I don't always sleep well, though. Two years ago I was also in DVNP on a solo backpack, very nearly on the winter solstice.  Perhaps like most, when sleeping out I typically wake up every so often, check my watch ("2am, 4 hours to go!"), go back to sleep, wake up, check my watch ("4:30am, 1.5 hours to go!").  That year the first time I woke up it was 5:45pm!  Ugh... it was going to be a long night.
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PostPosted: Mon Dec 13, 2010 9:47 pm    Post subject: Reply with quote

Awesome trek and pictures -- it's amazing how close that coyote came to you and it looked very relaxed too.
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cougarmagic
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Location: Now I have a quote under my name, Taco.

PostPosted: Tue Dec 14, 2010 12:56 pm    Post subject: Reply with quote

[quote="turtle:30392"]
cougarmagic wrote:
 The fact that there are no group dynamics also makes things very simple -- think, rethink, act, reassess, act...  


I totally get this. In fact that's the main reason the idea appeals to me.

cougarmagic wrote:
Any reason why you think the animal and creepy crawly issues would be more acute when you are alone?


No - not any logical reason.  Having another person there is more like the sense of security you get being inside a tent (yeah, because a thin sheet of nylon is gonna protect you!)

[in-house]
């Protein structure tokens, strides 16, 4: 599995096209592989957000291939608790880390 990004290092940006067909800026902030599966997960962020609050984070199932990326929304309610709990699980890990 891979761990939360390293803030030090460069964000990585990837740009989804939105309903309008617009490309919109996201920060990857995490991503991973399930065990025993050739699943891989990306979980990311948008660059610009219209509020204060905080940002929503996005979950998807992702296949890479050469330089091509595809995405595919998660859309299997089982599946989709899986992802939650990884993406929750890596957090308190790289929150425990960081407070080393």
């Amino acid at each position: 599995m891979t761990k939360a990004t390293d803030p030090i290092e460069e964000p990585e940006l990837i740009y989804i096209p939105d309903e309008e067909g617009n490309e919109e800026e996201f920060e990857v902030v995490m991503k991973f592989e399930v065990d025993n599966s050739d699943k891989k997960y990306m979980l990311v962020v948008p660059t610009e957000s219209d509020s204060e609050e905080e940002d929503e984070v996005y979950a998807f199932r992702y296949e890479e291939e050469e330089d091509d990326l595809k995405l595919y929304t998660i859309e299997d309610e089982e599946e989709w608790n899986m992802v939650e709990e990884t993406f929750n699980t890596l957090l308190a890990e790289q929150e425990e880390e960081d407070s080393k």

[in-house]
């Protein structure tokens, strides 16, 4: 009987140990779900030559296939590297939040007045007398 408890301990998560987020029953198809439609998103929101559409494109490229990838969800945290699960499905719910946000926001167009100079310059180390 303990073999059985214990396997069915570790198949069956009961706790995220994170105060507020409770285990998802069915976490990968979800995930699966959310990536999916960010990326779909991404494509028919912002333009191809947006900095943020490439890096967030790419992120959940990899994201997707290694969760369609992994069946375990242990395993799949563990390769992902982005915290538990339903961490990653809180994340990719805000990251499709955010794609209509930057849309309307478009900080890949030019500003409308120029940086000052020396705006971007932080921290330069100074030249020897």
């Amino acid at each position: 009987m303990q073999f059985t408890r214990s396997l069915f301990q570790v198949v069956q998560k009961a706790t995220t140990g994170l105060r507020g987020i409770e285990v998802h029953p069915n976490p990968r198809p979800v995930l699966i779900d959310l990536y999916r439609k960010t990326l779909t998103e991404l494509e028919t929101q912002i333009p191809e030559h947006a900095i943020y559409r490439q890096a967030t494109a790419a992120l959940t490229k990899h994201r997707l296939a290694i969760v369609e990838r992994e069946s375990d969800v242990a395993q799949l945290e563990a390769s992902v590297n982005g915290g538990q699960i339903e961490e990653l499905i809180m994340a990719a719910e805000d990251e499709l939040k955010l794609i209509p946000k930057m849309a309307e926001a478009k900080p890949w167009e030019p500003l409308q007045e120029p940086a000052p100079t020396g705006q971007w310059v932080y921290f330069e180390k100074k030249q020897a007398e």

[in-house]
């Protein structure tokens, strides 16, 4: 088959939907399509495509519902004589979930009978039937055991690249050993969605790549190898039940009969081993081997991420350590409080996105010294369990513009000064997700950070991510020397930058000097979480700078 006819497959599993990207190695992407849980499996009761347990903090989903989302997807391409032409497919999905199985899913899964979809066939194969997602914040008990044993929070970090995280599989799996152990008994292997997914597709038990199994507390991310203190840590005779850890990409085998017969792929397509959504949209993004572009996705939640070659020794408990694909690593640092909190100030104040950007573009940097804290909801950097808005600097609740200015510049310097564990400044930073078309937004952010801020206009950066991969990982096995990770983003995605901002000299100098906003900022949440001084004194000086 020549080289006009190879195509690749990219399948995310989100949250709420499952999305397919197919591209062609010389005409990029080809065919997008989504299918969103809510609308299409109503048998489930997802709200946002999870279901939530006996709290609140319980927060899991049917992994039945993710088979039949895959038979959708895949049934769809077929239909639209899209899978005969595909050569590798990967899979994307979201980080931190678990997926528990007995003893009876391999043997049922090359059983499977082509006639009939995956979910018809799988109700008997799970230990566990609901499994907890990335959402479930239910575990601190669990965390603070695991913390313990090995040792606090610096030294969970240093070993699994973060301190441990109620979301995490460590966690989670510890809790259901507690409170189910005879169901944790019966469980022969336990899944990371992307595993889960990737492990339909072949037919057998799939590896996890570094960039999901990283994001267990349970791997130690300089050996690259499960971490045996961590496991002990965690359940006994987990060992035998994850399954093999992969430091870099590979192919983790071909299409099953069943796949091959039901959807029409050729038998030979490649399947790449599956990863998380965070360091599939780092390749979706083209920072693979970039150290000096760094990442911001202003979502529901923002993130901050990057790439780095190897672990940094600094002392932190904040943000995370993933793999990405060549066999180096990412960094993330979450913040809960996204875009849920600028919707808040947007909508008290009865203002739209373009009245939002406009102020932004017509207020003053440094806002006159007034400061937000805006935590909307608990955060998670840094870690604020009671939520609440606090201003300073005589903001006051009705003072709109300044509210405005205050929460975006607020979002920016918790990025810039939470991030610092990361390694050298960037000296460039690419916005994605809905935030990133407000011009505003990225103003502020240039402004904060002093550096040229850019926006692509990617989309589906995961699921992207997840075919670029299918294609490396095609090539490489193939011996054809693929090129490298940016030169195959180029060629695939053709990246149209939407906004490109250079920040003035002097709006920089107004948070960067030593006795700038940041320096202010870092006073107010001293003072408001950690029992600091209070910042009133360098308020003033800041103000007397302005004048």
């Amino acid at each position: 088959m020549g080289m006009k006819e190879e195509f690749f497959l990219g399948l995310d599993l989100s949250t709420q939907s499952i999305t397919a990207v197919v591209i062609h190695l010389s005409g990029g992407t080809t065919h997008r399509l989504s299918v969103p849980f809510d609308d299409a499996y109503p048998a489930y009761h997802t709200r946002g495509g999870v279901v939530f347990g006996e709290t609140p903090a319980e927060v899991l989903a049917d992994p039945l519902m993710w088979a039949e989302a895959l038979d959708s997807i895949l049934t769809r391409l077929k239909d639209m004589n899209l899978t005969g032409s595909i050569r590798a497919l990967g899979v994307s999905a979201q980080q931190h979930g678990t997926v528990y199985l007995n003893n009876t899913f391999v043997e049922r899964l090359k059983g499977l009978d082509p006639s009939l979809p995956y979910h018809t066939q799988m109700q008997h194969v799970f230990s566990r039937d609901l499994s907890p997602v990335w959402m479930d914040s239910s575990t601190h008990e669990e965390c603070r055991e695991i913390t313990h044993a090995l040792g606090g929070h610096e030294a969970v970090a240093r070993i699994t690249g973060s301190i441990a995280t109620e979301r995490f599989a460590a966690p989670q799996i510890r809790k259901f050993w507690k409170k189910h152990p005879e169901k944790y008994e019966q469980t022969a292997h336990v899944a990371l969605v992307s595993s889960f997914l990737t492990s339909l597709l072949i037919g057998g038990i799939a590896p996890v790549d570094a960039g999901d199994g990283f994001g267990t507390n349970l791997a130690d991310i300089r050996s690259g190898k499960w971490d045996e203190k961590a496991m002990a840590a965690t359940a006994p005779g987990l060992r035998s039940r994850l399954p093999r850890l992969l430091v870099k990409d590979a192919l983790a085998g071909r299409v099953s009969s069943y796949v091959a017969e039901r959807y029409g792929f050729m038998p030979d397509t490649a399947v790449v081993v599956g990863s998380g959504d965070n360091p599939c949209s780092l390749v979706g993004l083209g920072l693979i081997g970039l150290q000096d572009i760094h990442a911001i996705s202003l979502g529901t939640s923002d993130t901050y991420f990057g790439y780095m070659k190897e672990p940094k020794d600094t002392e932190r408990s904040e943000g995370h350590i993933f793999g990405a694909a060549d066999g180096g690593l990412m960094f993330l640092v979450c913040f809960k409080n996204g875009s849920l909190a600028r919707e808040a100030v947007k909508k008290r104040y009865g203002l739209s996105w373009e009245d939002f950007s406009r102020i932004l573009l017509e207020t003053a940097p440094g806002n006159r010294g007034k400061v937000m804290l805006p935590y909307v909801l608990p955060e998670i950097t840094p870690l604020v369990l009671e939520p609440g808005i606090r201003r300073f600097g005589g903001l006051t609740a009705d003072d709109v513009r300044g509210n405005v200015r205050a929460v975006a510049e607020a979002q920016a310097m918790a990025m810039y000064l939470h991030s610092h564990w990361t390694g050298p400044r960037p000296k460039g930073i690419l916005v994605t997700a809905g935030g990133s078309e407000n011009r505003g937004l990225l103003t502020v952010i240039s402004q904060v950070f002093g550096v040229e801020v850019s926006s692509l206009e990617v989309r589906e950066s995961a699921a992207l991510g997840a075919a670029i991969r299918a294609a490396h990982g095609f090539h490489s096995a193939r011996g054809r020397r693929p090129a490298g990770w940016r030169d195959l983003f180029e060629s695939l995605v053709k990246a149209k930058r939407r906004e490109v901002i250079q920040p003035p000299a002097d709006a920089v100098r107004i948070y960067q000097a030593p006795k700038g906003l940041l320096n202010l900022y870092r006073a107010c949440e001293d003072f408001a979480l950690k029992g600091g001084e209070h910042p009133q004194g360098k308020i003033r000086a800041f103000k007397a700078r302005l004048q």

What were the temps like on your trip?
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turtle



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PostPosted: Tue Dec 14, 2010 1:57 pm    Post subject: Reply with quote

cougarmagic wrote:
What were the temps like on your trip?

Very mild. Daytime highs were probably around 60 once I got up high.  Overnight I'd guess it dropped just a bit below 40.

A good weather forecast was a prerequisite as I did not want to haul a tent up that much elevation.
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Phil B



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PostPosted: Wed Dec 15, 2010 9:27 pm    Post subject: Reply with quote

Great TR Turtle, you really captured the atmosphere of high desert hiking in those photos, what kind of a time delay do you have on your camera to capture some of those self portrait shots, they came off real good, or did you use a remote.

I totally get the solo hiking thing as many of my longer trips are solo, it just seems to give your a closer connection with nature.   Good job.

Cheers

Phil
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turtle



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PostPosted: Thu Dec 16, 2010 11:55 am    Post subject: Reply with quote

Phil B wrote:
Great TR Turtle, you really captured the atmosphere of high desert hiking in those photos, what kind of a time delay do you have on your camera to capture some of those self portrait shots, they came off real good, or did you use a remote.

Thanks for the kinds words Phil.